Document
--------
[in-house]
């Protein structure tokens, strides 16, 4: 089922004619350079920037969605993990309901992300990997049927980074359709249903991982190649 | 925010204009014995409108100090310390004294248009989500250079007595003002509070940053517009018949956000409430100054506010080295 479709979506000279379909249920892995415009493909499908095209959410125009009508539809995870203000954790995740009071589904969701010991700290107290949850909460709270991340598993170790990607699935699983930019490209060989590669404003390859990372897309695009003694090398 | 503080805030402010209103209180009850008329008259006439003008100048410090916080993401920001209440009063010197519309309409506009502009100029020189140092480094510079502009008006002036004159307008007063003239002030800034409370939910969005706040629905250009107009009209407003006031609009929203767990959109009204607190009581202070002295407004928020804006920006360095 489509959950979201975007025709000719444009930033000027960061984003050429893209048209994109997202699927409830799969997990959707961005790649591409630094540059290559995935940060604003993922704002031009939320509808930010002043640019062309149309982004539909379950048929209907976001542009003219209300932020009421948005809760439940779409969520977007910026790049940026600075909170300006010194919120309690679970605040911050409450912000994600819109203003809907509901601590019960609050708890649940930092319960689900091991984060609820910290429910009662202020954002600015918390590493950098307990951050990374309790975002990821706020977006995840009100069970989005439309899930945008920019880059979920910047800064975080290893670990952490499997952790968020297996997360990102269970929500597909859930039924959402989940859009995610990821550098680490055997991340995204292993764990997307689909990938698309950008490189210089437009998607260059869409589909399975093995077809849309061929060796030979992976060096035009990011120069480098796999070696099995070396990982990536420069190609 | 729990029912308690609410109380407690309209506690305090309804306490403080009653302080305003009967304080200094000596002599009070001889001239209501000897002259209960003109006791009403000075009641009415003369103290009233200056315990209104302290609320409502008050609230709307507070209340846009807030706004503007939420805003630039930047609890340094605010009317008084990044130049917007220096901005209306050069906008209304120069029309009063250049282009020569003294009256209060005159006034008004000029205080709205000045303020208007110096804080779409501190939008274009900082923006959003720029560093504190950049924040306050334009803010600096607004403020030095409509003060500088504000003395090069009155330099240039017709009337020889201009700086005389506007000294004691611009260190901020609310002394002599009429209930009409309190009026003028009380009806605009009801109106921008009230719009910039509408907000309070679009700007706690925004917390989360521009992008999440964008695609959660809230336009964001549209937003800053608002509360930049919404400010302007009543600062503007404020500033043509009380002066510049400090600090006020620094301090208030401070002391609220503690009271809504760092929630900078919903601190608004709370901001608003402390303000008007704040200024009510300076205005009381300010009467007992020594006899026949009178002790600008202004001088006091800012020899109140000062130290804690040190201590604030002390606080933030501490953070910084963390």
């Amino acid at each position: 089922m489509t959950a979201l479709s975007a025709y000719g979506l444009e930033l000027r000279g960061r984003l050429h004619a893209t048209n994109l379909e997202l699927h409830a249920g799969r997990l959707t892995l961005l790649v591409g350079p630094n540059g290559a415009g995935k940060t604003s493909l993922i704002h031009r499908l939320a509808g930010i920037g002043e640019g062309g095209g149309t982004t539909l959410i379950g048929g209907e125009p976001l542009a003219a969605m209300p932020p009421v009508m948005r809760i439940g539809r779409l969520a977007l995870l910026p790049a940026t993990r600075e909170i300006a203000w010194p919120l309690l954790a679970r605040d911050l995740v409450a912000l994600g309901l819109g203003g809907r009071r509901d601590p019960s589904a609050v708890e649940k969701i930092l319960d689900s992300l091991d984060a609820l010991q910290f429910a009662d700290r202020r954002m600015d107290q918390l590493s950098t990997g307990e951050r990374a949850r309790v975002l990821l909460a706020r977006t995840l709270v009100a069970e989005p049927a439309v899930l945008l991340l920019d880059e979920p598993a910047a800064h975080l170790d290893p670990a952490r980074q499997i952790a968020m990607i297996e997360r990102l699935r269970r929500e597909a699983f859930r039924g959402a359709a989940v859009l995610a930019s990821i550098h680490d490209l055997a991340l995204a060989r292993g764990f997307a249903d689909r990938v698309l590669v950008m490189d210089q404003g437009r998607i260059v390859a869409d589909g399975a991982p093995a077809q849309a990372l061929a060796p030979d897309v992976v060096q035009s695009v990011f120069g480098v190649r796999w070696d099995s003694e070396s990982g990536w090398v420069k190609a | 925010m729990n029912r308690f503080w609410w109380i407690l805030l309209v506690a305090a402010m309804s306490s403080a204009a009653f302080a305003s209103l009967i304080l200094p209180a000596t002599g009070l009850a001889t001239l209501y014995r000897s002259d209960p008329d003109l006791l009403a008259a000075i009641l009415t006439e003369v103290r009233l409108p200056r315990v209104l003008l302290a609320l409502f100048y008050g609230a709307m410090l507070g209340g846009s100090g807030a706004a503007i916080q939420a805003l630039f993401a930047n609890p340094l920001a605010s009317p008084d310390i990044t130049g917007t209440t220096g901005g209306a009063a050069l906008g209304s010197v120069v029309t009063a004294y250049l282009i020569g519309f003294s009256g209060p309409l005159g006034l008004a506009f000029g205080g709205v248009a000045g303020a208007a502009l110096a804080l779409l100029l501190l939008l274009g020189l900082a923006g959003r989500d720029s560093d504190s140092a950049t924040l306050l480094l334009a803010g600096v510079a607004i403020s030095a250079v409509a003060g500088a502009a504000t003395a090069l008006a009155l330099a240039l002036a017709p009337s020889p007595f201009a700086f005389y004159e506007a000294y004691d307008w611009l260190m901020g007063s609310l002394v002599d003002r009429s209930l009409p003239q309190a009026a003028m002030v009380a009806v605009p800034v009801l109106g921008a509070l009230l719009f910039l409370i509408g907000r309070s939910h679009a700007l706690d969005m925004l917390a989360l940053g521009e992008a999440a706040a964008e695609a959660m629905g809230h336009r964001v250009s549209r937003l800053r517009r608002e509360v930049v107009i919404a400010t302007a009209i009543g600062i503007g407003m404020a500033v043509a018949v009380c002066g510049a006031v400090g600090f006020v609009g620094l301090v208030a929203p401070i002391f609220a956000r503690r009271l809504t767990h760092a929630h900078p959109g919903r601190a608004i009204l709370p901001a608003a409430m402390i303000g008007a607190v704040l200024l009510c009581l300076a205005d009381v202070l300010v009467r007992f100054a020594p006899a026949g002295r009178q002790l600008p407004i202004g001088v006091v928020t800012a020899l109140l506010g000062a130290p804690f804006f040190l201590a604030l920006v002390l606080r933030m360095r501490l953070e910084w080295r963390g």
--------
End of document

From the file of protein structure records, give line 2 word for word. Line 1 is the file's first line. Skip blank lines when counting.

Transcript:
């Protein structure tokens, strides 16, 4: 089922004619350079920037969605993990309901992300990997049927980074359709249903991982190649 | 925010204009014995409108100090310390004294248009989500250079007595003002509070940053517009018949956000409430100054506010080295 479709979506000279379909249920892995415009493909499908095209959410125009009508539809995870203000954790995740009071589904969701010991700290107290949850909460709270991340598993170790990607699935699983930019490209060989590669404003390859990372897309695009003694090398 | 503080805030402010209103209180009850008329008259006439003008100048410090916080993401920001209440009063010197519309309409506009502009100029020189140092480094510079502009008006002036004159307008007063003239002030800034409370939910969005706040629905250009107009009209407003006031609009929203767990959109009204607190009581202070002295407004928020804006920006360095 489509959950979201975007025709000719444009930033000027960061984003050429893209048209994109997202699927409830799969997990959707961005790649591409630094540059290559995935940060604003993922704002031009939320509808930010002043640019062309149309982004539909379950048929209907976001542009003219209300932020009421948005809760439940779409969520977007910026790049940026600075909170300006010194919120309690679970605040911050409450912000994600819109203003809907509901601590019960609050708890649940930092319960689900091991984060609820910290429910009662202020954002600015918390590493950098307990951050990374309790975002990821706020977006995840009100069970989005439309899930945008920019880059979920910047800064975080290893670990952490499997952790968020297996997360990102269970929500597909859930039924959402989940859009995610990821550098680490055997991340995204292993764990997307689909990938698309950008490189210089437009998607260059869409589909399975093995077809849309061929060796030979992976060096035009990011120069480098796999070696099995070396990982990536420069190609 | 729990029912308690609410109380407690309209506690305090309804306490403080009653302080305003009967304080200094000596002599009070001889001239209501000897002259209960003109006791009403000075009641009415003369103290009233200056315990209104302290609320409502008050609230709307507070209340846009807030706004503007939420805003630039930047609890340094605010009317008084990044130049917007220096901005209306050069906008209304120069029309009063250049282009020569003294009256209060005159006034008004000029205080709205000045303020208007110096804080779409501190939008274009900082923006959003720029560093504190950049924040306050334009803010600096607004403020030095409509003060500088504000003395090069009155330099240039017709009337020889201009700086005389506007000294004691611009260190901020609310002394002599009429209930009409309190009026003028009380009806605009009801109106921008009230719009910039509408907000309070679009700007706690925004917390989360521009992008999440964008695609959660809230336009964001549209937003800053608002509360930049919404400010302007009543600062503007404020500033043509009380002066510049400090600090006020620094301090208030401070002391609220503690009271809504760092929630900078919903601190608004709370901001608003402390303000008007704040200024009510300076205005009381300010009467007992020594006899026949009178002790600008202004001088006091800012020899109140000062130290804690040190201590604030002390606080933030501490953070910084963390």